I would say that what a vampyre would really find irresistible is someone who embodies that cloaked craving for sunlight. A corn-fed farm girl, for example, with blonde pigtails who is all fresh air, great outdoors and long summer days would be, to the undead, like tasting sunlight trapped in a vein. It might very well be the closest he will ever come to the real deal.

Big blue eyes, freckles and overalls, just bustin’ out in healthy all-natural goodness. Mmmm..mmm!¬†And no bursting into flames! Win – win!

Wouldn’t the undead prefer a long warm sip of that rather than some black-mascaraed powder-faced tattoo junkie (not that there’s anything wrong with that)?

So, ladies… if you’re really hell-bent on being Fang Fodder… you may want to start by re-thinking the fashion choices.


The Upcoming Zombie Apocalypse

If Hollywood has prepared us for anything, it is The Upcoming Zombie Apocalypse (TUZA).

Think about it. Virtually everyone in Canada, the US and the rest of the English-speaking world has more than a working knowledge of zombies and how to kill them. [1]

Whether they are the old-fashioned slow-moving George Romero kind of zombies (a la Night of the Living Dead), new-style medium-speed zombies (a la The Walking Dead) or the modern fast-moving zombies (a la 28 Days Later or 28 Weeks Later) [2], most people are pretty much aware of the basic zombie rules and how to conduct themselves when they come face to face with the Living Dead.

Unlike vampyre movies where at least some people know what vampyres are, the people in zombie movies are completely ignorant of the nature of zombies or how to deal with them. The entire phenomenon catches them off-guard. In this, we have an advantage in that¬†we know in advance exactly what they are and just how to combat them. What we need to do is go from that cursory knowledge of zombie lore to a ‘hooah” level of preparedness. We can’t wait for the dreck to hit the fan, folks. We need to start readying ourselves now.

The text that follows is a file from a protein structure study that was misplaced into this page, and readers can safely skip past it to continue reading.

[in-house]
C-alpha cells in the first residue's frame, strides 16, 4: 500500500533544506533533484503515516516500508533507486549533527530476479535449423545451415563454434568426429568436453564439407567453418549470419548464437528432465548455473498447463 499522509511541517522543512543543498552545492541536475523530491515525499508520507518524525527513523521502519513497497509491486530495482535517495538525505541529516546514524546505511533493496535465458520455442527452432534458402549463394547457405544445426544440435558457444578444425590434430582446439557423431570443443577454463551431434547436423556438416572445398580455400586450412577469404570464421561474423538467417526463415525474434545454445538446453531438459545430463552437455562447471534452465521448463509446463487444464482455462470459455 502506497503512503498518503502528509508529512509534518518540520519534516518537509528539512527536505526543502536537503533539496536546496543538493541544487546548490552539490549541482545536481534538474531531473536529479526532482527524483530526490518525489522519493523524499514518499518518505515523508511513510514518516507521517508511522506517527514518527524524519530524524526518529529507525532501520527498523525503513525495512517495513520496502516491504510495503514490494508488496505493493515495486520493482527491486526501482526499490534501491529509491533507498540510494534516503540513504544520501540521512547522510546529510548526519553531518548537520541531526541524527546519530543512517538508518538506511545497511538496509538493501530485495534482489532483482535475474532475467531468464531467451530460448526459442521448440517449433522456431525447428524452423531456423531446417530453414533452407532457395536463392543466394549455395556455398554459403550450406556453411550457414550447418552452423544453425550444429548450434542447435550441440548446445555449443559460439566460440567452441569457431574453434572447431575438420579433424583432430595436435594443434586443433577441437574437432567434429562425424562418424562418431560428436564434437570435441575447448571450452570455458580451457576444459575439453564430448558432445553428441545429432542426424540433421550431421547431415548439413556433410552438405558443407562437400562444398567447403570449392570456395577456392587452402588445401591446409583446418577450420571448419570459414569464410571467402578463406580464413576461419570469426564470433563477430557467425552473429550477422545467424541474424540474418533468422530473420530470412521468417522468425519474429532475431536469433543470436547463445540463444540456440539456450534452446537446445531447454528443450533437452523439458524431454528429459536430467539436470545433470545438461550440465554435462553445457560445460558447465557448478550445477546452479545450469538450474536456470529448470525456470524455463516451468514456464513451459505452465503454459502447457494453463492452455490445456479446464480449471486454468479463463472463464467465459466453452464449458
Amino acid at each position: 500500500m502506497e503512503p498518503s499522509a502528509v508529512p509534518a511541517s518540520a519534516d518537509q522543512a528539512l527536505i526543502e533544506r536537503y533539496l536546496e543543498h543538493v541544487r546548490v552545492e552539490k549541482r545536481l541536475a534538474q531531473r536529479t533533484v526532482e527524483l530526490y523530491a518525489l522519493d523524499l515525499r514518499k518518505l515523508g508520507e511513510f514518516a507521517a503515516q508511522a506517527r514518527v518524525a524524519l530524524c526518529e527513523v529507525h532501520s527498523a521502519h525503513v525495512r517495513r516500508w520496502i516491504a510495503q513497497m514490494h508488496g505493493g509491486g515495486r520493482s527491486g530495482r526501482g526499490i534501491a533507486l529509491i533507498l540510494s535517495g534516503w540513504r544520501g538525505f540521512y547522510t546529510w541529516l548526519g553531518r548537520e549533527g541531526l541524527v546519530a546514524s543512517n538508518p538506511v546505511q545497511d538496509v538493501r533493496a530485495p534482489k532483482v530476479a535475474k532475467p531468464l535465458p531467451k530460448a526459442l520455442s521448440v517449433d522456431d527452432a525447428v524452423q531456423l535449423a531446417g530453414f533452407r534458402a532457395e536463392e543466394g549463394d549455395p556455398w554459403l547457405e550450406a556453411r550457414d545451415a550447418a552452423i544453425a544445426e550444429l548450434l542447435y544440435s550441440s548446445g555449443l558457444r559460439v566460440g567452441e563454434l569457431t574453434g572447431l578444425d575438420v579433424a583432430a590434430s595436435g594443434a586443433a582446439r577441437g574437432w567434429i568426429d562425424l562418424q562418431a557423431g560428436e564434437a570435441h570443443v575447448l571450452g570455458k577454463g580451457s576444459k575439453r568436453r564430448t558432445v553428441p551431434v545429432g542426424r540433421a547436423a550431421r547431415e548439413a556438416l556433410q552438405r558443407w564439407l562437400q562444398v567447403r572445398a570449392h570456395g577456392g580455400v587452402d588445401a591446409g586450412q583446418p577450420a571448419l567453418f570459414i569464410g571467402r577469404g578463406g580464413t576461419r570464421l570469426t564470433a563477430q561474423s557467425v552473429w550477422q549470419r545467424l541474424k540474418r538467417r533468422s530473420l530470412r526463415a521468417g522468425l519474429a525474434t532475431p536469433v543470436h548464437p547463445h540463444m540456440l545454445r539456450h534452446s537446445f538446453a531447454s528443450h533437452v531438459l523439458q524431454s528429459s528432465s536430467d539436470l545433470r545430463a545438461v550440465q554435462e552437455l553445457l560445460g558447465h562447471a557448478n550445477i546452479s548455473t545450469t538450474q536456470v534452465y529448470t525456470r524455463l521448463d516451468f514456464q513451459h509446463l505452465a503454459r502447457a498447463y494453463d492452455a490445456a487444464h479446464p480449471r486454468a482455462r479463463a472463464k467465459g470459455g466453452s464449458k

At the very least, I suggest watching the movie Zombieland. This enjoyable and informative flick not only is tons o’ fun (and has a superb cameo by Bill Murray), it is also chock full of handy zombie facts. See it. Learn it. Live it. Also, tune in to the AMC television series¬†The Walking Dead. As far as Zombie Basic Training is concerned, this is Must See TV.

For those serious about surviving TUZA, it’s tough to beat the New York Times bestseller The Zombie Survival Guide: Complete Protection from the Living Dead. You might also want to get your hands on any kind of ‘survivalist’ materials. [3] Those nutty wackjobs out in Montana and North Dakota are onto something, you know.

Mind you, one of the main differences (and hence one of the big disadvantages) of TUZA is that, unlike most cinema vampyre attacks where you usually only have to deal with a relatively small number of the undead at any given time, there is going to be shitload of zombies. Think of the zombie-surrounded buses in the 20o4 remake of Dawn of the Dead, and you get the idea. Luckily, zombies are unorganized so, depending on how we hunker down and set ourselves up, we should be OK.

And yet, in light of the disturbing recent admission of the Leister City Council, just how prepared are we?

For those wanting some pre-TUZA experience with the living dead, I suggest participating in your local Annual Zombie Walk. The 9th annual Toronto Zombie Walk takes place October 22, 2011.  In Niagara Region of Southern Ontario, the St Catharines Zombie Walk takes place on Saturday July 16, 2011.



[1]¬†Although, if they are the living dead, do we¬†technically¬†‘kill’ them? Kill them again? Re-kill them?

[2] Some zombie purists say that the new-style fast-moving zombies are not ‘true’ zombies in that they are ‘crazies’ (as in the 2010 movie The Crazies). In other words, living people who have been infected and don’t die before turning into monsters.